UK renewables power ahead

8th October 2013

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  • Renewable ,
  • Energy ,
  • Generation



Renewable energy technologies generated 15.5% of the UK's electricity in the second quarter of 2013, up from the 9.7% recorded in the same period in 2012, according to Decc

The latest statistics also reveal that renewables generated 12.8 TWh of electricity over the three months, a 55.8% rise on the 8.5 TWh last year.

Overall renewable electricity capacity at the end of June 2013 totalled 19.5 GW, a 38% increase on a year earlier, and all renewable technologies recorded a rise in electricity generation. Onshore and offshore wind generation were 69.9% and 50.9% higher respectively, while bioenergy generation was up 58.3%.

Decc reports that electricity from onshore wind facilities increased from 2.2 TWh to 3.8 TWh, due to increased capacity and high wind speeds. The return of the Tilbury power station – which was converted to biomass in 2011 – to operations earlier this year after a fire, as well as the conversion of the Ironbridge power station and one unit at the Drax power complex to dedicated biomass pushed, bioenergy generation up from 3.3 TWh in the second quarter of 2012 to 5.2 TWh in 2013.

Maf Smith, deputy chief executive at RenewableUK, said the figures confirmed that renewables were steadily becoming more important in meeting the UK’s electricity needs, and follows renewables’ record share of electricity generation in the previous quarter, when it reached 12.5%.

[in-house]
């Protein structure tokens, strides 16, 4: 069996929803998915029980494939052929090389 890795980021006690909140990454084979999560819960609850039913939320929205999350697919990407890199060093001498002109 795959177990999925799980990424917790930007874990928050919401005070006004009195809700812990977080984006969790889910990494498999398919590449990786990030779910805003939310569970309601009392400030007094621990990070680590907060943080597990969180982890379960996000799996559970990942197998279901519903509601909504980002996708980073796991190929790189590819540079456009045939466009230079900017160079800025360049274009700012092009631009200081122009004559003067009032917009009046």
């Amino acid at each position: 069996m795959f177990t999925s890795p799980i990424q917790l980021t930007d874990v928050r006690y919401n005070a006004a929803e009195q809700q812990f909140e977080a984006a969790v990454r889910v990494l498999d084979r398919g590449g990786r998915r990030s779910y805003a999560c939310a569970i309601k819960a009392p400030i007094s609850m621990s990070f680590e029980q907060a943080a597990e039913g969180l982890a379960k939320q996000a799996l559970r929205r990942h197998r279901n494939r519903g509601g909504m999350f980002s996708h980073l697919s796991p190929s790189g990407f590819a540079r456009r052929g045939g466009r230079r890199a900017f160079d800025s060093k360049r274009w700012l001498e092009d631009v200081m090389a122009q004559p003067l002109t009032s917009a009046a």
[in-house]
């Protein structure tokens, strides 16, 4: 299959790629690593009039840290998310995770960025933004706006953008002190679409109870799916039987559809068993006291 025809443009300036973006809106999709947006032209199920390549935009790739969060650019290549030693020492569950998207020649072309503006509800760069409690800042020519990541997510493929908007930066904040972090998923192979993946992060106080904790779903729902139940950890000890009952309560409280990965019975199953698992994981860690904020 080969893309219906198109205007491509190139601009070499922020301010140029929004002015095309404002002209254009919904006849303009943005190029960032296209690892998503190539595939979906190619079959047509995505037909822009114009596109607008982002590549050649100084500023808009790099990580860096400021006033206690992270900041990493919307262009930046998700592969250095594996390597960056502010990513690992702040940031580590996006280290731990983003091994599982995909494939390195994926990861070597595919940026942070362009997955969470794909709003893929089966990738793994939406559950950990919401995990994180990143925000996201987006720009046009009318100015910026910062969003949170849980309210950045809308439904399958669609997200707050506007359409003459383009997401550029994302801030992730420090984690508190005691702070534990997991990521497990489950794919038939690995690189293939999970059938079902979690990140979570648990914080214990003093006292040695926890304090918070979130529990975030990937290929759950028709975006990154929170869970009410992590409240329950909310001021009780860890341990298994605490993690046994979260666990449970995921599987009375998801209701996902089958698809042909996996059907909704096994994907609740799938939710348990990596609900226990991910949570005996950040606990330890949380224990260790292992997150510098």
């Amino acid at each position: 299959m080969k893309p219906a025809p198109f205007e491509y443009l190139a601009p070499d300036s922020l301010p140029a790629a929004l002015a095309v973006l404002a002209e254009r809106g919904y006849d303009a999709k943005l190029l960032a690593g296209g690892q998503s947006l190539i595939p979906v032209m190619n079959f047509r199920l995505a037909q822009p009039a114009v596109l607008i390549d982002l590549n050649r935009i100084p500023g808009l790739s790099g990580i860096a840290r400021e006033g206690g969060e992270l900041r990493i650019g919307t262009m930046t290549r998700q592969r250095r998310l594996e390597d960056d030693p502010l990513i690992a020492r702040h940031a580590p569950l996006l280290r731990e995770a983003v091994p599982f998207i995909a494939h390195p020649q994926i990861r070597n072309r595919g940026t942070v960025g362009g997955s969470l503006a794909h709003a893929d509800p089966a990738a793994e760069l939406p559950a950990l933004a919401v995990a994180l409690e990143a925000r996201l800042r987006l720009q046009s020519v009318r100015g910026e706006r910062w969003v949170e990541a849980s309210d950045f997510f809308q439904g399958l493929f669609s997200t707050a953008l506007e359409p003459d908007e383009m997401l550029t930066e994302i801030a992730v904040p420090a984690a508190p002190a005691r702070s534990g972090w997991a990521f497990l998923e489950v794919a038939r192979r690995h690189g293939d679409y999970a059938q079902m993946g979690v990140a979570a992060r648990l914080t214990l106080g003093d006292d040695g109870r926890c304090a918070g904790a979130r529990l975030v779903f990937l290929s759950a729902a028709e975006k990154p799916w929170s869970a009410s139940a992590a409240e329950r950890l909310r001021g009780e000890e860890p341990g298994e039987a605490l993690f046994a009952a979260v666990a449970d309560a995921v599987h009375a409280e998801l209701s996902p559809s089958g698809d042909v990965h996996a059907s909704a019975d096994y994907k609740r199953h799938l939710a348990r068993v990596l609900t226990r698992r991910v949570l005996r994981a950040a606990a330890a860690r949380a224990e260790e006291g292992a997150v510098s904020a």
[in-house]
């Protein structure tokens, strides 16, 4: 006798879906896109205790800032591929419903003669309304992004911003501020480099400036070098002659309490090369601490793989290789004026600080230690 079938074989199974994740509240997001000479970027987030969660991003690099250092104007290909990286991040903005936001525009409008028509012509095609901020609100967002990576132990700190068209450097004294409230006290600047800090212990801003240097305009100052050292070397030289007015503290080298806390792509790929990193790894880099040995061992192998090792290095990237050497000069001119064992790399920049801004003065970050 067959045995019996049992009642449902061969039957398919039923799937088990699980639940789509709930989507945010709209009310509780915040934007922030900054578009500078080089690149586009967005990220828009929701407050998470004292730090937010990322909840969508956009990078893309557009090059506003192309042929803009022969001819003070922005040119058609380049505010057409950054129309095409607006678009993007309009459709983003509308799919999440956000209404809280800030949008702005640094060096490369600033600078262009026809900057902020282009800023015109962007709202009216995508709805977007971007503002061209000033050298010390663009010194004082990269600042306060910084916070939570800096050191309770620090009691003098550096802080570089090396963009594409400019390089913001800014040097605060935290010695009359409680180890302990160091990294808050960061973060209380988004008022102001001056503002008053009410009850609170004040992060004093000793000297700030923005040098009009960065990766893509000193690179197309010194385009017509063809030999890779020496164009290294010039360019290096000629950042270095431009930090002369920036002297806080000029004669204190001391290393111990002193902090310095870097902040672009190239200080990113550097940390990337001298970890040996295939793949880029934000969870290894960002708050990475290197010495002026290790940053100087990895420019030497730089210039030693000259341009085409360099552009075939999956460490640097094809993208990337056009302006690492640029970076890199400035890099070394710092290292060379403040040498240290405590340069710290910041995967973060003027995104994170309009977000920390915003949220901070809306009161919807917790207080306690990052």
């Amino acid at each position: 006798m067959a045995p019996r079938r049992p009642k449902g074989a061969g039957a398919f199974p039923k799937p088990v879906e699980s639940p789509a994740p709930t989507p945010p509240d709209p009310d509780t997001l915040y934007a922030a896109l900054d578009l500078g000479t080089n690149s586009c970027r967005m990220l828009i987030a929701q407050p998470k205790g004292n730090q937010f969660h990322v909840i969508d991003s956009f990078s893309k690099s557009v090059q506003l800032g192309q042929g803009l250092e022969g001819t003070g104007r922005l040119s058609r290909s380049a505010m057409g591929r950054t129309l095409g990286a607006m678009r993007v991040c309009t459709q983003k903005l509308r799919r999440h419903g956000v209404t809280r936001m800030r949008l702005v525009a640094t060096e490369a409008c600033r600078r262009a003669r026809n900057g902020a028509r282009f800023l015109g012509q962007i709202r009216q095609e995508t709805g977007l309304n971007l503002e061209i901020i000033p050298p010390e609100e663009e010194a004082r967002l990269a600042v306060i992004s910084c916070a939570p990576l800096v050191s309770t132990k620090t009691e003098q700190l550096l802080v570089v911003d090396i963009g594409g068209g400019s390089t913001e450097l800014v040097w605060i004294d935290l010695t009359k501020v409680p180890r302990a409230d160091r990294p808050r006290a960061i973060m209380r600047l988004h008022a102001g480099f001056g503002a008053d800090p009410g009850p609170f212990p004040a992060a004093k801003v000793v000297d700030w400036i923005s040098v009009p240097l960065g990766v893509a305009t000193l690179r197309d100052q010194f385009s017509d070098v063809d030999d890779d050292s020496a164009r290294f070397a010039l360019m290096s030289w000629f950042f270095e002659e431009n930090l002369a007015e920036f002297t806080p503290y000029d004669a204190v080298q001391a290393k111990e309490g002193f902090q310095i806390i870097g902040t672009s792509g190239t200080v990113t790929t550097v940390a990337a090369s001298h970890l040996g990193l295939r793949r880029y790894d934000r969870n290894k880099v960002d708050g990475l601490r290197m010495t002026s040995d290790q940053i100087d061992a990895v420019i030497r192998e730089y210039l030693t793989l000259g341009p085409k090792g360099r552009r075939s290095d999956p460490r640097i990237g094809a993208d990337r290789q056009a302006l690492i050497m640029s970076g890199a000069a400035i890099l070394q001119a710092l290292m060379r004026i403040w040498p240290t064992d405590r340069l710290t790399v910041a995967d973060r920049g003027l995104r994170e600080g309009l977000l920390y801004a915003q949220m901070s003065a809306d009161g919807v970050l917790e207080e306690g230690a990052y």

“The fact that we have seen the record for renewables generation broken twice in the space of a few months shows the progress being made in the race to decarbonise our economy and secure our future electricity supply,” he said.

RenewableUK revealed recently that the number of people directly employed in the UK’s wind and marine energy sectors has increased by 74% since 2010, and now totals 18,465. The industries also support a further 15,908 indirect jobs, according to the research. RenewableUK forecast that a further 70,000 jobs would be created in the industries over the next 10 years.


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